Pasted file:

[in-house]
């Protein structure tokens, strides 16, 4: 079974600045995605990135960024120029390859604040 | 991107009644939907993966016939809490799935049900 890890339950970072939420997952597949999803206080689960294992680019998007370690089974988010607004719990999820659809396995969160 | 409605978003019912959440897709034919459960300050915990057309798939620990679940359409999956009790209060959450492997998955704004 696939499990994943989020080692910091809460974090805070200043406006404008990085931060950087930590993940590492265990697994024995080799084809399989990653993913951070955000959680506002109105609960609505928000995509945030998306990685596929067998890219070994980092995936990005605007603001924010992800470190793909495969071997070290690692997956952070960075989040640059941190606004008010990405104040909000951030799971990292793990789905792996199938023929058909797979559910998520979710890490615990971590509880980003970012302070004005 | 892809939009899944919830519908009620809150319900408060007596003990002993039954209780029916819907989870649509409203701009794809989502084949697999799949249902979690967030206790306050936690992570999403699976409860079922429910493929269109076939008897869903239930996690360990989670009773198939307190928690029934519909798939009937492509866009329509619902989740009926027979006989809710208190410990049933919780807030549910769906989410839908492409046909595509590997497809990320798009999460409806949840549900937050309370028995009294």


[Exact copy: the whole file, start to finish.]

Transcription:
[in-house]
């Protein structure tokens, strides 16, 4: 079974600045995605990135960024120029390859604040 | 991107009644939907993966016939809490799935049900 890890339950970072939420997952597949999803206080689960294992680019998007370690089974988010607004719990999820659809396995969160 | 409605978003019912959440897709034919459960300050915990057309798939620990679940359409999956009790209060959450492997998955704004 696939499990994943989020080692910091809460974090805070200043406006404008990085931060950087930590993940590492265990697994024995080799084809399989990653993913951070955000959680506002109105609960609505928000995509945030998306990685596929067998890219070994980092995936990005605007603001924010992800470190793909495969071997070290690692997956952070960075989040640059941190606004008010990405104040909000951030799971990292793990789905792996199938023929058909797979559910998520979710890490615990971590509880980003970012302070004005 | 892809939009899944919830519908009620809150319900408060007596003990002993039954209780029916819907989870649509409203701009794809989502084949697999799949249902979690967030206790306050936690992570999403699976409860079922429910493929269109076939008897869903239930996690360990989670009773198939307190928690029934519909798939009937492509866009329509619902989740009926027979006989809710208190410990049933919780807030549910769906989410839908492409046909595509590997497809990320798009999460409806949840549900937050309370028995009294």